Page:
So, I thought about what it would mean if the court HAD voted the conservative way, and that Congress has no right to ban intrastate growing and consumption of marijuana. They don't say, of course, that the States don't have the right. The individual states could still ban it in whatever way they see fit (so long as they don't infringe upon constitutional rights)... Now, though, if this were the ruling, the federal court would in effect say that with regards to federal law, there is no legal way for them to prevent you from growing marijuana yourself and using it. Wrap that around your head... If the strict constitutionalists would have been the majority, you would have every right as a citizen of the United States, to grow your own weed. That doesn't mean you necessarily have that right at the state level, but there wouldn't be a damn thing the government could do to stop you if your State DID allow you to grow it and smoke it.

This is just one example of the reason I'm for a limited federalism. By this I mean a confederation of states, with limited national unity, to serve for common purposes, but not much else. I don't like the way it's called the "Federal Government", because to me, it's more of a "national government". In theory it's a federation of loosely regulated states, but in actuality, it's not the case.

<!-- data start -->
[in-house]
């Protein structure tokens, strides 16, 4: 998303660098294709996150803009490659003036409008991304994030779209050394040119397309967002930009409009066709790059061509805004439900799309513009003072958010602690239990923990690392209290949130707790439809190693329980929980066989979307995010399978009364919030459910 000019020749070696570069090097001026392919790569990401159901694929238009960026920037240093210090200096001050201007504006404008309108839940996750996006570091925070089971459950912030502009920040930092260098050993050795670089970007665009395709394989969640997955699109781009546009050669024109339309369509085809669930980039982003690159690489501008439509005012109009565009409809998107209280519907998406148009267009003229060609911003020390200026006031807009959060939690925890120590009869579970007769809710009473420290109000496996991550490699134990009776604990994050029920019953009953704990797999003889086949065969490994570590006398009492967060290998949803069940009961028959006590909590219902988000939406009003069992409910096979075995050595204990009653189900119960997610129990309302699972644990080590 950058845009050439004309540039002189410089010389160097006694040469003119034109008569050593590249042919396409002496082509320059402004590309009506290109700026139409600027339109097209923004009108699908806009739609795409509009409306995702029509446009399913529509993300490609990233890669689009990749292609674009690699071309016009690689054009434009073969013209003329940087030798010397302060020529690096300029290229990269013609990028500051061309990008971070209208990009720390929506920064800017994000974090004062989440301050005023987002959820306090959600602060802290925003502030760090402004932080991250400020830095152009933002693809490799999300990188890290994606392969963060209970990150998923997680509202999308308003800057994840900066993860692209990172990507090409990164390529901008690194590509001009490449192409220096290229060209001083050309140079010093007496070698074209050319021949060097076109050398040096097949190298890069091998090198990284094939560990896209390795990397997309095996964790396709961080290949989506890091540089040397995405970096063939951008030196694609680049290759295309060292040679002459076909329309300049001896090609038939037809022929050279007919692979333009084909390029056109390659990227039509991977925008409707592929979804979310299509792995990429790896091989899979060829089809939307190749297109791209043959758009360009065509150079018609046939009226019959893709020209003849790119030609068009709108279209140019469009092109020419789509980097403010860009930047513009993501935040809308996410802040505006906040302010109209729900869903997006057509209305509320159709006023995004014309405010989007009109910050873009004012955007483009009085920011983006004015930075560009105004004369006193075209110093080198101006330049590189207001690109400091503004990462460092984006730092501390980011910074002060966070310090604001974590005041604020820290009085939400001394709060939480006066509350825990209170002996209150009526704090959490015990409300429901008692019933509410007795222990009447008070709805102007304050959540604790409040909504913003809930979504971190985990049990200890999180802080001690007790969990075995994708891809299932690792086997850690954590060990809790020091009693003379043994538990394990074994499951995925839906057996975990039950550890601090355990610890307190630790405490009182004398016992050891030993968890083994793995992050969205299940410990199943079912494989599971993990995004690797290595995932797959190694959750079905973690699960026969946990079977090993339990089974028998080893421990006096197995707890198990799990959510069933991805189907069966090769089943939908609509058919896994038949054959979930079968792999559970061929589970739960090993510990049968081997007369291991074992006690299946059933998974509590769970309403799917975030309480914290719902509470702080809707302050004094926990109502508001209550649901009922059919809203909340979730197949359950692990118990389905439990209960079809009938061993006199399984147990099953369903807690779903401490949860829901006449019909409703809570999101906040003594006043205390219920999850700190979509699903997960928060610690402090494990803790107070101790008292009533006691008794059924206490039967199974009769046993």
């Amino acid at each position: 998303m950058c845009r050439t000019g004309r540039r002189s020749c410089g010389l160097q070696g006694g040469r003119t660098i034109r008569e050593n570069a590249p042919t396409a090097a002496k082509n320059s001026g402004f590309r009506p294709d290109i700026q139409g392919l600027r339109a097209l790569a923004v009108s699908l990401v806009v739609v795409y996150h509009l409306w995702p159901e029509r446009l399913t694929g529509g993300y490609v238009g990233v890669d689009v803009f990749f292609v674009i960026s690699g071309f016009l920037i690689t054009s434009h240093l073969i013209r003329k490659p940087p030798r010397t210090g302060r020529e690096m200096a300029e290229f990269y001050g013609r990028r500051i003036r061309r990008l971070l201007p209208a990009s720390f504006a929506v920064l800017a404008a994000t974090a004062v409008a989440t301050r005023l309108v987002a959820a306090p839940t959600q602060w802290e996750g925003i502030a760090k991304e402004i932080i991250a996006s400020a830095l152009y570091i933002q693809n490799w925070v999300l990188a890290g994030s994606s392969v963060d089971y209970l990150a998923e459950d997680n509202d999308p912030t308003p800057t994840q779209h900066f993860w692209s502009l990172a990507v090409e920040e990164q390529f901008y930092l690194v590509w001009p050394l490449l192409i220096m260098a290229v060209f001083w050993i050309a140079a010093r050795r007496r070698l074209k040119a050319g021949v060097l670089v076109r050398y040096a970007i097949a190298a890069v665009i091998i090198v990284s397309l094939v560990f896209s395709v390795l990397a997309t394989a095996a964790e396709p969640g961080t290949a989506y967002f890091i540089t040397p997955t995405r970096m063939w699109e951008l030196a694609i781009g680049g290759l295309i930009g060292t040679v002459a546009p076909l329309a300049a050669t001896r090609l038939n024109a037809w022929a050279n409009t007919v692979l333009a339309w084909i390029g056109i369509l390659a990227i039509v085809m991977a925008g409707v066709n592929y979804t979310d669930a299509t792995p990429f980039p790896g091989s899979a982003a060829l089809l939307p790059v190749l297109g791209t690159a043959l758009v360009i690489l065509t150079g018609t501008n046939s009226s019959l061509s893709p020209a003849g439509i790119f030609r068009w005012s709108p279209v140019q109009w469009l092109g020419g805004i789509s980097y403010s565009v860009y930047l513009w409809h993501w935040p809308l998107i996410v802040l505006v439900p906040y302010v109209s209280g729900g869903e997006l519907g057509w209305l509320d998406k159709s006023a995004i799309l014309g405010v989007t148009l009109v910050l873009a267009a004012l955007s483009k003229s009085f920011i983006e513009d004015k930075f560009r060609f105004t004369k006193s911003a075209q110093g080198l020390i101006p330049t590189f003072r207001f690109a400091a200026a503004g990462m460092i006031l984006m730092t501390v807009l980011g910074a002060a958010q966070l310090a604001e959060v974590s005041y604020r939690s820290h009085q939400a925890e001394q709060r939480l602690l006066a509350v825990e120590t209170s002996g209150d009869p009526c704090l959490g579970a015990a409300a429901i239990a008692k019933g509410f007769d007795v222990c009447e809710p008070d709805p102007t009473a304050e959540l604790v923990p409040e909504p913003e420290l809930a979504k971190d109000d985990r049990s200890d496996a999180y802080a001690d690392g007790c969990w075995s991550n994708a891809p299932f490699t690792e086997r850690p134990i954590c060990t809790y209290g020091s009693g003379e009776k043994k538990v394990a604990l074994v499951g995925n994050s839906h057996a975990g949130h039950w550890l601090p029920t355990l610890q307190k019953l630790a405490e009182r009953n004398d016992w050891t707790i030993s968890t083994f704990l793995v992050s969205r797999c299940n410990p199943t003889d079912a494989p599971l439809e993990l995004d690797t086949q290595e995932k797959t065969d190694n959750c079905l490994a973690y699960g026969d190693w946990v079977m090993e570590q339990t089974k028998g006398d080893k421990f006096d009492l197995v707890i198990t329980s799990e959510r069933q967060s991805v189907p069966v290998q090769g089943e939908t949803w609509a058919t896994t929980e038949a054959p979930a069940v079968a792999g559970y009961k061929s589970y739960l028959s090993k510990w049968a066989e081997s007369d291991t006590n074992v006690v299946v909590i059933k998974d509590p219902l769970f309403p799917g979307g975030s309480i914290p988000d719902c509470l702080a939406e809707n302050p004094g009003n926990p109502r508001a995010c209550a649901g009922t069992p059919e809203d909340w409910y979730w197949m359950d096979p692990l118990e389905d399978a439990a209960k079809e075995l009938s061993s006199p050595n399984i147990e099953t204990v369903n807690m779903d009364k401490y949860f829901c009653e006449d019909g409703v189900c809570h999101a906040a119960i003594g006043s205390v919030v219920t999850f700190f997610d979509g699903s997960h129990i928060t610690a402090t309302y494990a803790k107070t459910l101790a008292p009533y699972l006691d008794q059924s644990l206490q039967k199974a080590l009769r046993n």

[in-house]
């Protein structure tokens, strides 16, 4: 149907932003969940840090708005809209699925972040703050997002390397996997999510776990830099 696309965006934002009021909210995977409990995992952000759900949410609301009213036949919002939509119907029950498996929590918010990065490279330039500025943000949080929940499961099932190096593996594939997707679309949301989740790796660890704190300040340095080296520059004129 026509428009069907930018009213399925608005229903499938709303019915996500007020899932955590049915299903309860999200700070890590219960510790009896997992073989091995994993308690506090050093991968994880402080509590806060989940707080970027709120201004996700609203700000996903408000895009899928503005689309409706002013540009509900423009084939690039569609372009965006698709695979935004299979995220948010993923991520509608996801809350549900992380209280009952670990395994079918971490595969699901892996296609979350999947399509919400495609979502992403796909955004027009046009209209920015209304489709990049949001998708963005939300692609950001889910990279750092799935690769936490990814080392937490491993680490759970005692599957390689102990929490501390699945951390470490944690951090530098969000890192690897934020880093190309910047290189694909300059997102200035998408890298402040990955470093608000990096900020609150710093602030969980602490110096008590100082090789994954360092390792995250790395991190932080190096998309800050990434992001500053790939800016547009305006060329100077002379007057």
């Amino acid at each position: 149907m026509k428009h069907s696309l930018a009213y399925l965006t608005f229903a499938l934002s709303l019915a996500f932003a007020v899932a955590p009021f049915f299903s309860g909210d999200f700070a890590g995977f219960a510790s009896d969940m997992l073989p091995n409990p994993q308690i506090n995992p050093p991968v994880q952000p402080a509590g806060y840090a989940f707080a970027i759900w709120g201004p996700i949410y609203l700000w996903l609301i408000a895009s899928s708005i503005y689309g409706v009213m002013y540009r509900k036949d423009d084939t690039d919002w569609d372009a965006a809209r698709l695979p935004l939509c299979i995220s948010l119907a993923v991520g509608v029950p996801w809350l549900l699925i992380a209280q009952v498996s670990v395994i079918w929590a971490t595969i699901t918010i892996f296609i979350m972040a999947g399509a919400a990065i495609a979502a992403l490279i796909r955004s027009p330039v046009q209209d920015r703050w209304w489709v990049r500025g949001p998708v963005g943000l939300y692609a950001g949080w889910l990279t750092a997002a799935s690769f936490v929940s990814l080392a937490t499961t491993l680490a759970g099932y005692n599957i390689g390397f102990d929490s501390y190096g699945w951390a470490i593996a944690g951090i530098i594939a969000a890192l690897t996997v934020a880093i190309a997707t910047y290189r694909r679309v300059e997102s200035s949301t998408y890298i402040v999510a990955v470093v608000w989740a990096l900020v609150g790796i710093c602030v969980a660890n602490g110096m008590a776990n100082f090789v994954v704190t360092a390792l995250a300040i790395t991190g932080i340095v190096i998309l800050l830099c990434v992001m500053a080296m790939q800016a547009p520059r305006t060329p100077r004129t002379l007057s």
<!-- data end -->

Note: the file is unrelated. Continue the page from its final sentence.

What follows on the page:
bah. anyways.
Via [ profile] bradhicks:

The ruling pins the whole justification for their decision on a 1942 Supreme Court decision in a food rationing case, Wickard v Filburn. I'd never heard of it. But when I understood the reasoning in Wickard v Filburn, I broke out in maniacal laughter. In Wickard, the Court was asked to rule on whether or not some farmer was violating the food rationing laws by keeping food that he grew for himself. The court ruled that every purchase in a market has effects on the whole national and global market, so if a product is sold in more than one state, every use or purchase has interstate effects. How? By reducing demand. If he grows and eats his own wheat, he's reducing the demand for wheat. Do you see the funny here? Justice Stevens (for the majority) is saying that Congress has federal authority to stop her because by growing her own marijuana, Angel McClary Raich is depressing the nation-wide market for marijuana. And Lord Knows, We Wouldn't Want That Now, Would We?